I wasn’t altogether satisfied with the treatment of Bertha Mason (Rochester’s original wife), both her treatment at the hands of the characters and at the hands of the author. Mr. Rochester’s readiness to abandon her just for a mental condition that she couldn’t help seemed callous and off-putting, and even normally-awesome Jane didn’t spare a thought towards pitying or helping Bertha. This probably is mostly a reflection of the general opinion of mental health patients at the time – it’s not hard to infer that they weren’t getting the best treatment then. The author most likely didn’t realize or didn’t care that she was putting a very negative image on anyone with mental health issues. But I still didn’t like it very much.
Moving on – the storyline rose and fell naturally and realistically. I was afraid Jane Eyre would become character-driven without much of a plot to speak of, but it managed to be character driven AND have a well-executed plot. It was affected but not completely controlled by the fluctuations of Jane and Rochester’s relationship, and the pacing made both practical and emotional sense. It was realistic, and there were enough surprises that I didn’t get bored at all. Sure, this isn’t the most outstanding plot ever written, but for right now, it doesn’t need to be. It’s pretty good stuff, and leaving it at that doesn’t hurt the book in the least.
Besides the obvious accomplishments in both character and plot, Charlotte Brontë managed to hit the spot with her use of an unfairly and consistently gorgeous writing style. There’s not even much to analyze about it – kind of like a magic potion, where you don’t know exactly how it works but it has some amazing effects. This enhanced the atmosphere and settings conveyed throughout the novel. Every setting was filled with sensory details and beautifully crisp moods – the tone of the book always knew when to be slightly creepy or romantic or desolate. The writing style was very, very emotional, and Jane’s first-person narration drives her voice straight through to the reader.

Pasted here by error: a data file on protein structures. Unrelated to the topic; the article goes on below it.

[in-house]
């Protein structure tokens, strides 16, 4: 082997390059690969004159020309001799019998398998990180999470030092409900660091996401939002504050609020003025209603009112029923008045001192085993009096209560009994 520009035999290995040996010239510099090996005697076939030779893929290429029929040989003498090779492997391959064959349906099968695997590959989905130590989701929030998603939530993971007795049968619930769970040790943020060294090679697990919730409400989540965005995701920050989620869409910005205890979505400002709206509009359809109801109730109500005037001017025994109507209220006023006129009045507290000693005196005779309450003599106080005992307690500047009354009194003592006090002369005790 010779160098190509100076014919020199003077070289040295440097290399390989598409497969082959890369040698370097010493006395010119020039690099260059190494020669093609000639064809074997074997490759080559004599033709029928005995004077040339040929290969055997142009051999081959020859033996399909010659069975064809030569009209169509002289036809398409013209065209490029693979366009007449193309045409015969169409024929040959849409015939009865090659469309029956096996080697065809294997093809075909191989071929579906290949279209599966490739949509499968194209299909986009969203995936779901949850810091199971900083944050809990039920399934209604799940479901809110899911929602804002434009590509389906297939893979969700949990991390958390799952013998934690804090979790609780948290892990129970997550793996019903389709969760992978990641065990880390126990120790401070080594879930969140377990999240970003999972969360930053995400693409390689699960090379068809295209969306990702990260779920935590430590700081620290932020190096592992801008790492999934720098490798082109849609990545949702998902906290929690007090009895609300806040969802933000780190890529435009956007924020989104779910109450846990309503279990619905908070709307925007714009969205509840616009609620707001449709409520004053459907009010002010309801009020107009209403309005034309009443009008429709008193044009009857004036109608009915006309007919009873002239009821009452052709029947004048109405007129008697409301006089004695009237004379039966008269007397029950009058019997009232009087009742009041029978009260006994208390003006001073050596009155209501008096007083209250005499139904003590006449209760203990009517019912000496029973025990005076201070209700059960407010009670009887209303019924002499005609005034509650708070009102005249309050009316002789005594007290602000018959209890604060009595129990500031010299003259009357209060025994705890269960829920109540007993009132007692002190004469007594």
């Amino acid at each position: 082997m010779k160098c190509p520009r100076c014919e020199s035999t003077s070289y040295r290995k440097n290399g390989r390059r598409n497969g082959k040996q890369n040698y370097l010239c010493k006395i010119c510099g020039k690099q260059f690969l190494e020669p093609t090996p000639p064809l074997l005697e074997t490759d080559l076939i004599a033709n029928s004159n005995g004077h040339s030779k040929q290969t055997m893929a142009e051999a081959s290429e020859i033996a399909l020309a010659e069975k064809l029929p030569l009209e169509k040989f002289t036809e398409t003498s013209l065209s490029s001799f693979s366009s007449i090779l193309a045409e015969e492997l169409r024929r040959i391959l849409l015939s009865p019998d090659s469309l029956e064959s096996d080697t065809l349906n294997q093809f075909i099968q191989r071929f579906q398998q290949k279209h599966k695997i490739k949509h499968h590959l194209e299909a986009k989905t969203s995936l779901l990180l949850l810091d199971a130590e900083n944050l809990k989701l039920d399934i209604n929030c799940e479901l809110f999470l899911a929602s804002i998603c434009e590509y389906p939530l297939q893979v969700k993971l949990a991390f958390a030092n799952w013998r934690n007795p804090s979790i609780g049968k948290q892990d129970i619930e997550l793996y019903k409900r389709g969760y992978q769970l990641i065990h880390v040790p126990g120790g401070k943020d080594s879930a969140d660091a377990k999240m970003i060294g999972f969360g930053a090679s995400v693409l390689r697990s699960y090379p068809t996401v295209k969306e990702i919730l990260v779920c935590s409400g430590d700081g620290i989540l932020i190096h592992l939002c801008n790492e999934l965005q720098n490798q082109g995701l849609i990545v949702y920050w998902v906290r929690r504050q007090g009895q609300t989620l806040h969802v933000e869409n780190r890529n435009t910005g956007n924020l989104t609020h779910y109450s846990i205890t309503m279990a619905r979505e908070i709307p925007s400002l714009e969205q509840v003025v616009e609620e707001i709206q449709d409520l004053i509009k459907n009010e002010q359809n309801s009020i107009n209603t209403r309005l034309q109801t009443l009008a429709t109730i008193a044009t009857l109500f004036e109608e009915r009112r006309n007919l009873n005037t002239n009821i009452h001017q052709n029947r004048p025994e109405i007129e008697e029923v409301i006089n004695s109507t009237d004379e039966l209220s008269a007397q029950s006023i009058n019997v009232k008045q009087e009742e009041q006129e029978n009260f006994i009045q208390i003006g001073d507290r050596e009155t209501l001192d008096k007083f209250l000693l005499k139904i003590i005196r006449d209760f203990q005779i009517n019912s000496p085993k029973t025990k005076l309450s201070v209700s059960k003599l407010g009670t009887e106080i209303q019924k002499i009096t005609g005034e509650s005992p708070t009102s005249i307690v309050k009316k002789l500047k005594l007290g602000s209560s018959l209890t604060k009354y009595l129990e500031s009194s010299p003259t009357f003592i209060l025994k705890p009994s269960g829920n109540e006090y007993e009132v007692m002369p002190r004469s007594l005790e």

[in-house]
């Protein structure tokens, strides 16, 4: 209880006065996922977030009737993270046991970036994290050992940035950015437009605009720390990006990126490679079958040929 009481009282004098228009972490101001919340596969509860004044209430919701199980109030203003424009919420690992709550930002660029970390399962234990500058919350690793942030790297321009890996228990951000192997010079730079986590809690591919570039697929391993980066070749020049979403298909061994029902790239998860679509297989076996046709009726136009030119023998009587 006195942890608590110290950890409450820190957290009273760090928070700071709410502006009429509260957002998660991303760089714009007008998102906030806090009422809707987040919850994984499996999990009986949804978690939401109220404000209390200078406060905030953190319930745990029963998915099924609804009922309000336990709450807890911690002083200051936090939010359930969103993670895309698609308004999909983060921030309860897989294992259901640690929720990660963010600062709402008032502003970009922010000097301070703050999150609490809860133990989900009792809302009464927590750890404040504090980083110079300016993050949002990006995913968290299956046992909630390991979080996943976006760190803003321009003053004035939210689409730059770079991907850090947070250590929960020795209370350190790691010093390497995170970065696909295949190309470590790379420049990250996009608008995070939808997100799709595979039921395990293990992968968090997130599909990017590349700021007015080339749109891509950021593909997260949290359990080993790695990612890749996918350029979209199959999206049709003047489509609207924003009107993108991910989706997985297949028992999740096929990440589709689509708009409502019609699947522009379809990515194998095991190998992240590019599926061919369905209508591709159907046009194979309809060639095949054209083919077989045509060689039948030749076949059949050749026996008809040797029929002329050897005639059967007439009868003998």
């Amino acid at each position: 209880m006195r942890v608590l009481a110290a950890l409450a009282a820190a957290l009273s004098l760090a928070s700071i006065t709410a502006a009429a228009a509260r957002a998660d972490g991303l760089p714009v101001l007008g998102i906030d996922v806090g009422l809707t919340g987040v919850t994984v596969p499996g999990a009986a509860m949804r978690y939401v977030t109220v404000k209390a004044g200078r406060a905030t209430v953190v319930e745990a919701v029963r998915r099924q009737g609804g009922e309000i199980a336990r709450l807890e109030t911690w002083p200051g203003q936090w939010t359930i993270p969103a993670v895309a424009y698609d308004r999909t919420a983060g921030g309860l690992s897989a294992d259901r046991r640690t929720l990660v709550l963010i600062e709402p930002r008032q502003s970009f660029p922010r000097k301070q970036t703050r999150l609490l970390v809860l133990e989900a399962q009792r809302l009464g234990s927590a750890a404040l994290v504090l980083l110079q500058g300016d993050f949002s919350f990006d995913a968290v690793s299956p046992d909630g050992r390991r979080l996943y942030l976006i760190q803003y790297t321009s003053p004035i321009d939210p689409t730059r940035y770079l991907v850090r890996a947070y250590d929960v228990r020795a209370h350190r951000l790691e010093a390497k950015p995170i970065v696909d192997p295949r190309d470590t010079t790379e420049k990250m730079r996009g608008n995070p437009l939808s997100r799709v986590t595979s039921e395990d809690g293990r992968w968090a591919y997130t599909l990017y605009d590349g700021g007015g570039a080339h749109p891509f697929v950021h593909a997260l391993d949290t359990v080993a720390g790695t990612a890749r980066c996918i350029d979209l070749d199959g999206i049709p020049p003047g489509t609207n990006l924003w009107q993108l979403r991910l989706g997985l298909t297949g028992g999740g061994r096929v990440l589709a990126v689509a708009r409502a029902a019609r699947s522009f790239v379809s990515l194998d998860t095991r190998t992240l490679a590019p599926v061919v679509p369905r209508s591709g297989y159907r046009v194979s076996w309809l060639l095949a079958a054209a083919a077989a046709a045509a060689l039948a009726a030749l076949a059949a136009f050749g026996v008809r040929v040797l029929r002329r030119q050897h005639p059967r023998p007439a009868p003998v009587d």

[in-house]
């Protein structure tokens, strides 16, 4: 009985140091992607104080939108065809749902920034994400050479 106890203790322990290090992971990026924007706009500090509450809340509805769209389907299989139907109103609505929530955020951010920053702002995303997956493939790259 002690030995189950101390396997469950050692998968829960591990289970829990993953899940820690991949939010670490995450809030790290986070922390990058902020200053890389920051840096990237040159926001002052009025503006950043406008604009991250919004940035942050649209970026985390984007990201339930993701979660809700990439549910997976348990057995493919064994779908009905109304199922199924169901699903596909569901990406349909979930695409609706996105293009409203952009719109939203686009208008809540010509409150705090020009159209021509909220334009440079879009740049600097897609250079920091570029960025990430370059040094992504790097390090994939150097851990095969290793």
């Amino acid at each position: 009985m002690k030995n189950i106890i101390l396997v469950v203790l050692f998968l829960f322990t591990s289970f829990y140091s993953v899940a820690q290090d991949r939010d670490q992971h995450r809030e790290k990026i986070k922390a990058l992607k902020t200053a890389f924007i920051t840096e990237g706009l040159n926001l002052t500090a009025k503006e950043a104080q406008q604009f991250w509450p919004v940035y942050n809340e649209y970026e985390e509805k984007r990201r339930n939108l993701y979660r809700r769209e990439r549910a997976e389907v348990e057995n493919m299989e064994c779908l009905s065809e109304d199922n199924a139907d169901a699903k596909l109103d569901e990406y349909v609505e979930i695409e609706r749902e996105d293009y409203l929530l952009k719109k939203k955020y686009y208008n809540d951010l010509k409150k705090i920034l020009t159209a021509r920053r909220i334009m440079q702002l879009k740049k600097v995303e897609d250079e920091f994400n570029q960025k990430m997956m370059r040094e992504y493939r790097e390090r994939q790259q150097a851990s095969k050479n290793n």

Let me restate: I totally loved Jane, and I loved that she was the core of this awesome book. It may be a romance, but that isn’t really the point. The point is Jane and her own fulfillment in life. And that was a truly, truly rewarding reading experience that I heartily (yeah, like stew or something) enjoyed.
All in all, Jane Eyre is a beautiful novel full of passion and grace. Definitely one of my favorite classics – it’s a wonder that I didn’t get to it before, actually. I’d recommend this for anyone – that’s right. *points at random passerby* You. *points again* You too. *turns around with pointing finger at the ready* Don’t think you’re off the hook either. You all need to read Jane Eyre.